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So much failing on my part because, again, I have traveled to Venice, Italy but because we were only there for a day, bookstore visiting was just not in the cards.  If I ever make it back to this incredible city, I will make time to visit this shop.  The store’s name means “Book Store of High Water” and, accordingly, they store many of their books in bathtubs, boats, and other waterproof basins.


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How beautiful is that? This is a bookstore where I could actually see myself wandering around

and gawking at the beautiful building rather than browsing the book offerings.


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I don’t even know exactly where in California this bookstore is, but it advertises itself as the largest outdoor bookstore in the world.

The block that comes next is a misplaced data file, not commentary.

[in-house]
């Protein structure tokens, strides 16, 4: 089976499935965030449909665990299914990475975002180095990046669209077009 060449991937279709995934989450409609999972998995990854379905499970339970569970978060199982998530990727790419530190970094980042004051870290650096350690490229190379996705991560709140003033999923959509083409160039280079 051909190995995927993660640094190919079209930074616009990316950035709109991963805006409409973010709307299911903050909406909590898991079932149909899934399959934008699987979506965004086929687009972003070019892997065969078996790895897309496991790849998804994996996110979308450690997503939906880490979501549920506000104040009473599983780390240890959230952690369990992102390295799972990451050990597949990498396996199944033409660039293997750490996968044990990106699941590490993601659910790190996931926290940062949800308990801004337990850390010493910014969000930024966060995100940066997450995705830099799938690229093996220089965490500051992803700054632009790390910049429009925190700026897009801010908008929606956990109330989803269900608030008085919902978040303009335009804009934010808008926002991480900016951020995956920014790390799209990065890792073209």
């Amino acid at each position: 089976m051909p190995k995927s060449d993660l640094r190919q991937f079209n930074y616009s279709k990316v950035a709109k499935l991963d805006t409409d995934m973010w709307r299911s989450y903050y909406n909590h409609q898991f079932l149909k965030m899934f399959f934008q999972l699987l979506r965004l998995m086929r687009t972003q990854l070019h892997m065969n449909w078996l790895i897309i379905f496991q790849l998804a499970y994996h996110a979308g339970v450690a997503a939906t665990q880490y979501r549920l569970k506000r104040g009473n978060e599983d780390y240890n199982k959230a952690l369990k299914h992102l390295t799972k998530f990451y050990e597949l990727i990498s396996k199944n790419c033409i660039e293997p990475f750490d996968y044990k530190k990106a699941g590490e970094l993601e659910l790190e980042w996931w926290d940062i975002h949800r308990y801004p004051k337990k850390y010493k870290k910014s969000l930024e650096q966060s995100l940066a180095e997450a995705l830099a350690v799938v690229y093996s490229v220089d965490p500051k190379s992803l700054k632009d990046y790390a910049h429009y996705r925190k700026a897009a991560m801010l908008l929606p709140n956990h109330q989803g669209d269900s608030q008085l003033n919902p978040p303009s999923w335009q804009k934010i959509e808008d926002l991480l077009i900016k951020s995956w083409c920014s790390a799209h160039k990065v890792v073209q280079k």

The idea of an outdoor bookstore intrigues me so I’d definitely be interested in visiting if my California travels happened to take me anywhere near it.


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This is another shop where I just think the architecture is so cool.  Barter Books is also supposed to be one of the

largest secondhand bookshops in Britain so I bet a bookworm could score some pretty great deals here.


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Three Lives & Co. is a neighborhood bookstore located in Greenwich Village.

It has been around since 1968 and I just love how wonderfully old fashioned it looks.